Friday, May 31, 2013

Playing Rajat Gupta

 I've followed developments and written earlier about Rajat Gupta in March 2011in May 2012, and in July 2012.  The essence of my views has been:
a) Rajat's alleged insider tip-offs are out of character with the person I had come to know.
b) His heavy contributions to society and humanity far outweigh his alleged transgressions.
c) His insider leaks if true also pale in comparison to the misdeeds of typical hedge fund managers and other Wall Street players who are never caught or whose dishonest acts aren't technically crimes.
d) Even if he revealed secrets they could have been pried or deduced through wily questions by Rajaratnam.  Our Indian culture and ethos can make it seem impolite and difficult to completely clam up when a friend asks a direct question about a confidential matter.

 More light has been shed on the last point in a May 17 article in the New York Times that has pieced together the story of how he was manipulated by hedge fund titan (and crook) Rajaratnam.  This piece is well researched and dispassionate, providing insights into how Rajat could have landed in the mess that he's in.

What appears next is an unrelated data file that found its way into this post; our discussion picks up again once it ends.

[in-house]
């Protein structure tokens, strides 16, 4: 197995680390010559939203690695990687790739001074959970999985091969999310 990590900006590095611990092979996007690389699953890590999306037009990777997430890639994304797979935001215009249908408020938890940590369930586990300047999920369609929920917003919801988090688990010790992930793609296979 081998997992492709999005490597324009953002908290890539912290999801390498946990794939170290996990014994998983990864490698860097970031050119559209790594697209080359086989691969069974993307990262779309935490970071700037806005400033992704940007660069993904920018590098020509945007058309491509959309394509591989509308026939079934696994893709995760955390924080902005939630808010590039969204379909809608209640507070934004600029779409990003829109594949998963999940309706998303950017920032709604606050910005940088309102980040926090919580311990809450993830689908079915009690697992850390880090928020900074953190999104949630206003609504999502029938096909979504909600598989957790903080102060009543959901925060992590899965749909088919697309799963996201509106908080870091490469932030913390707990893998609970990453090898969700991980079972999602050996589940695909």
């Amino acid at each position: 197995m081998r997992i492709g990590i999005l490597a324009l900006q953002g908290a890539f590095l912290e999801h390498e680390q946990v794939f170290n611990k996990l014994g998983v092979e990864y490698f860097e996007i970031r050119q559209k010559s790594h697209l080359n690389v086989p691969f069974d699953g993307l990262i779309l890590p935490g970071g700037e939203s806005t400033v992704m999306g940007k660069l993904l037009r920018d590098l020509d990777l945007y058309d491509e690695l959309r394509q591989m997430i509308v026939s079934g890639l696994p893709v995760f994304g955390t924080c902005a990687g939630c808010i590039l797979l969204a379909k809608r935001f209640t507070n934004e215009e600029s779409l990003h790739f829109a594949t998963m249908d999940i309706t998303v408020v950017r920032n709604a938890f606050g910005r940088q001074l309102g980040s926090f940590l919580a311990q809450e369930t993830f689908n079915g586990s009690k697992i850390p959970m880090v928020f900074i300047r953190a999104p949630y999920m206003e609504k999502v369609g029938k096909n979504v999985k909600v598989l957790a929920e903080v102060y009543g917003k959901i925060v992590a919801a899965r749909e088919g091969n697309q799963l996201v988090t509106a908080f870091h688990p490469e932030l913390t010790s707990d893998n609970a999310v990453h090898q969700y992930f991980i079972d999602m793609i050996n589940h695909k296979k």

Even the trial Judge Rakoff at the time of sentencing acknowledged that Rajat is "undoubtedly a good man".  In an interview (Fortune, Jan 24, '13) he stated without going into the specifics that he takes a defendants good deeds into account in his judgements.

[An aside: Though I think highly of judge Rakoff a point where I'd take issue with him as a financial purist is in his characterizing Rajat's tip-offs as “the functional equivalent of stabbing Goldman in the back.”  Actually, insider "buy" trades do not damage the firm whose shares are traded.  They instead discriminate against outside prospective buyers who are preceded by the inside trader and lose some of the fair chance to be "lucky" before share prices rise.  Of course that still makes insider trading wrong and it is rightly outlawed as it affects the integrity of the markets.]

Rajat continues to maintain he's not guilty as he appeals his conviction and sentencing, and  I continue to root for him.  Back to the Times article it speculates that an unfortunate Rajat was played by a "boorish" Rajaratnam and it reads somewhat like a Shakespearean tragedy.  As the future unfolds I'd like Rajat to have a happier ending.